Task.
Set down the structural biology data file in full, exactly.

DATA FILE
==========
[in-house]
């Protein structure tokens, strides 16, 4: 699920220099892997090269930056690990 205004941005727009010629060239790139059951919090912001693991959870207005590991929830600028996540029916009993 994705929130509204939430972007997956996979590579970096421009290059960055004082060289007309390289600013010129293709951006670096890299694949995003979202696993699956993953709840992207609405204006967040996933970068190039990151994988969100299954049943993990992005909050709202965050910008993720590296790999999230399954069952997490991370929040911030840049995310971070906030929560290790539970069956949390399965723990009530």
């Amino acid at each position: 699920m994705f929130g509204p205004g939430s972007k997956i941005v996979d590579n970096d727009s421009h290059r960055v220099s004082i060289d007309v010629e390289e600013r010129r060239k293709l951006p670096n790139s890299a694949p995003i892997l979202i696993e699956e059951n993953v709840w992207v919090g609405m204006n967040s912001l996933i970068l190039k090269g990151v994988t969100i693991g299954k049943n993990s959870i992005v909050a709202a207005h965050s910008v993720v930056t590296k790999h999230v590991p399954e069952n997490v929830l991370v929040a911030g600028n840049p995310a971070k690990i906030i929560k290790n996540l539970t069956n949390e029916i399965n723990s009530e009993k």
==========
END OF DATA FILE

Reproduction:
[in-house]
């Protein structure tokens, strides 16, 4: 699920220099892997090269930056690990 205004941005727009010629060239790139059951919090912001693991959870207005590991929830600028996540029916009993 994705929130509204939430972007997956996979590579970096421009290059960055004082060289007309390289600013010129293709951006670096890299694949995003979202696993699956993953709840992207609405204006967040996933970068190039990151994988969100299954049943993990992005909050709202965050910008993720590296790999999230399954069952997490991370929040911030840049995310971070906030929560290790539970069956949390399965723990009530």
């Amino acid at each position: 699920m994705f929130g509204p205004g939430s972007k997956i941005v996979d590579n970096d727009s421009h290059r960055v220099s004082i060289d007309v010629e390289e600013r010129r060239k293709l951006p670096n790139s890299a694949p995003i892997l979202i696993e699956e059951n993953v709840w992207v919090g609405m204006n967040s912001l996933i970068l190039k090269g990151v994988t969100i693991g299954k049943n993990s959870i992005v909050a709202a207005h965050s910008v993720v930056t590296k790999h999230v590991p399954e069952n997490v929830l991370v929040a911030g600028n840049p995310a971070k690990i906030i929560k290790n996540l539970t069956n949390e029916i399965n723990s009530e009993k």